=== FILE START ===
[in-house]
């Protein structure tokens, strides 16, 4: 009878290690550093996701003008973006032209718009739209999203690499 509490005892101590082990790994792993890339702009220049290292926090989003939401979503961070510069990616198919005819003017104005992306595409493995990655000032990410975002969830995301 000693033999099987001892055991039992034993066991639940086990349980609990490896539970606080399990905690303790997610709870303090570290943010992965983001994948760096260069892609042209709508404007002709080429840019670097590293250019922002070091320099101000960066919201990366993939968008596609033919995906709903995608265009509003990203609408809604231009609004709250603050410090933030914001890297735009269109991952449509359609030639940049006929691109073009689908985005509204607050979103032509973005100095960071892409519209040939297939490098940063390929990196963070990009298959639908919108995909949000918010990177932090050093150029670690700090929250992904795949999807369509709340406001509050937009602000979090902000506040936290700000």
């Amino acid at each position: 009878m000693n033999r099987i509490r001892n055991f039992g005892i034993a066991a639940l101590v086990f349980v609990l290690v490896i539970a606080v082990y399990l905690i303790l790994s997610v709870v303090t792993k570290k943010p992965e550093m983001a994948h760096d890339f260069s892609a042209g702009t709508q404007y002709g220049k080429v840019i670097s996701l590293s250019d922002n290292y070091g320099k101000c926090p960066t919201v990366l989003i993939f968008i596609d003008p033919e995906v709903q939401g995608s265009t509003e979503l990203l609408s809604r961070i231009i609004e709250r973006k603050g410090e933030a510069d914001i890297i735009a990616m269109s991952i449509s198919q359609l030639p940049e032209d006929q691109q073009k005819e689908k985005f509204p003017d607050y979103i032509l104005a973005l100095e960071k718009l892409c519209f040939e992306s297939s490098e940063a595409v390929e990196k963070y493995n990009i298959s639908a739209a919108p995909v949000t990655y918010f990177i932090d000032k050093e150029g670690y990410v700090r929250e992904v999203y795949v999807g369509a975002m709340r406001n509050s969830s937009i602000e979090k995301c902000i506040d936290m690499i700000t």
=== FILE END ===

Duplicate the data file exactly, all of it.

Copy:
[in-house]
């Protein structure tokens, strides 16, 4: 009878290690550093996701003008973006032209718009739209999203690499 509490005892101590082990790994792993890339702009220049290292926090989003939401979503961070510069990616198919005819003017104005992306595409493995990655000032990410975002969830995301 000693033999099987001892055991039992034993066991639940086990349980609990490896539970606080399990905690303790997610709870303090570290943010992965983001994948760096260069892609042209709508404007002709080429840019670097590293250019922002070091320099101000960066919201990366993939968008596609033919995906709903995608265009509003990203609408809604231009609004709250603050410090933030914001890297735009269109991952449509359609030639940049006929691109073009689908985005509204607050979103032509973005100095960071892409519209040939297939490098940063390929990196963070990009298959639908919108995909949000918010990177932090050093150029670690700090929250992904795949999807369509709340406001509050937009602000979090902000506040936290700000």
């Amino acid at each position: 009878m000693n033999r099987i509490r001892n055991f039992g005892i034993a066991a639940l101590v086990f349980v609990l290690v490896i539970a606080v082990y399990l905690i303790l790994s997610v709870v303090t792993k570290k943010p992965e550093m983001a994948h760096d890339f260069s892609a042209g702009t709508q404007y002709g220049k080429v840019i670097s996701l590293s250019d922002n290292y070091g320099k101000c926090p960066t919201v990366l989003i993939f968008i596609d003008p033919e995906v709903q939401g995608s265009t509003e979503l990203l609408s809604r961070i231009i609004e709250r973006k603050g410090e933030a510069d914001i890297i735009a990616m269109s991952i449509s198919q359609l030639p940049e032209d006929q691109q073009k005819e689908k985005f509204p003017d607050y979103i032509l104005a973005l100095e960071k718009l892409c519209f040939e992306s297939s490098e940063a595409v390929e990196k963070y493995n990009i298959s639908a739209a919108p995909v949000t990655y918010f990177i932090d000032k050093e150029g670690y990410v700090r929250e992904v999203y795949v999807g369509a975002m709340r406001n509050s969830s937009i602000e979090k995301c902000i506040d936290m690499i700000t």